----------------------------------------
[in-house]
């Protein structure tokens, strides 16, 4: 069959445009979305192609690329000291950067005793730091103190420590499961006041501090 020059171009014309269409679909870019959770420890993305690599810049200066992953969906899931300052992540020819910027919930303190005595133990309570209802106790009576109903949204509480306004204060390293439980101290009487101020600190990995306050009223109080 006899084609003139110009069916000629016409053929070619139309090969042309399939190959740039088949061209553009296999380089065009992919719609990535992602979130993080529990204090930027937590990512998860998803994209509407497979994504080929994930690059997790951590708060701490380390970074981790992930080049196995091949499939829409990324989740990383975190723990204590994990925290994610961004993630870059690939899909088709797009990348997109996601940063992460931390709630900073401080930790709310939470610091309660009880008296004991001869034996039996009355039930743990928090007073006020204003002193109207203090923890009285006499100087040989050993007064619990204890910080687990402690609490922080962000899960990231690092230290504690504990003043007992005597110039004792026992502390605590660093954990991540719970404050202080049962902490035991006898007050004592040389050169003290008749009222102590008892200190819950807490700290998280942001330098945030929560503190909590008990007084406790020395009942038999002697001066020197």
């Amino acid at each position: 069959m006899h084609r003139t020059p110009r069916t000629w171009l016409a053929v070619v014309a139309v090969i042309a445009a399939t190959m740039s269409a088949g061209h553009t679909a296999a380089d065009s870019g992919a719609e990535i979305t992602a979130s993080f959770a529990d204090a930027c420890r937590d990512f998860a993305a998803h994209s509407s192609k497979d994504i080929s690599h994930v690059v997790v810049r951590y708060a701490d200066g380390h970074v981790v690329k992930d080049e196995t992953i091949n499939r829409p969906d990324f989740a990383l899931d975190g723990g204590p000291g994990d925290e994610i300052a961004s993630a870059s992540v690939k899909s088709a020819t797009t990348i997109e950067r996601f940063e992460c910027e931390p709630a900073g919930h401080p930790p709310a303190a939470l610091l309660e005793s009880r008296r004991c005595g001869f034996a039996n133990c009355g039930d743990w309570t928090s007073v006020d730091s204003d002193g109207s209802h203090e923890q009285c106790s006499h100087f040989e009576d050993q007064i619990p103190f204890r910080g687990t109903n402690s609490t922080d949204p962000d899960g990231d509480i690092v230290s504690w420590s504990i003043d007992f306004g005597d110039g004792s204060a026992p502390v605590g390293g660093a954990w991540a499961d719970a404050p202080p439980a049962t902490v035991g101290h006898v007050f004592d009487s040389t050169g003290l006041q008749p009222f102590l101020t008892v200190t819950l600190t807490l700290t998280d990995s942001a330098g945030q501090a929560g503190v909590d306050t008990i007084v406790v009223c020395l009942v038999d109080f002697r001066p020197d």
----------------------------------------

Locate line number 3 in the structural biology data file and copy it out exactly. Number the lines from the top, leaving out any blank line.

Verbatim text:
């Amino acid at each position: 069959m006899h084609r003139t020059p110009r069916t000629w171009l016409a053929v070619v014309a139309v090969i042309a445009a399939t190959m740039s269409a088949g061209h553009t679909a296999a380089d065009s870019g992919a719609e990535i979305t992602a979130s993080f959770a529990d204090a930027c420890r937590d990512f998860a993305a998803h994209s509407s192609k497979d994504i080929s690599h994930v690059v997790v810049r951590y708060a701490d200066g380390h970074v981790v690329k992930d080049e196995t992953i091949n499939r829409p969906d990324f989740a990383l899931d975190g723990g204590p000291g994990d925290e994610i300052a961004s993630a870059s992540v690939k899909s088709a020819t797009t990348i997109e950067r996601f940063e992460c910027e931390p709630a900073g919930h401080p930790p709310a303190a939470l610091l309660e005793s009880r008296r004991c005595g001869f034996a039996n133990c009355g039930d743990w309570t928090s007073v006020d730091s204003d002193g109207s209802h203090e923890q009285c106790s006499h100087f040989e009576d050993q007064i619990p103190f204890r910080g687990t109903n402690s609490t922080d949204p962000d899960g990231d509480i690092v230290s504690w420590s504990i003043d007992f306004g005597d110039g004792s204060a026992p502390v605590g390293g660093a954990w991540a499961d719970a404050p202080p439980a049962t902490v035991g101290h006898v007050f004592d009487s040389t050169g003290l006041q008749p009222f102590l101020t008892v200190t819950l600190t807490l700290t998280d990995s942001a330098g945030q501090a929560g503190v909590d306050t008990i007084v406790v009223c020395l009942v038999d109080f002697r001066p020197d």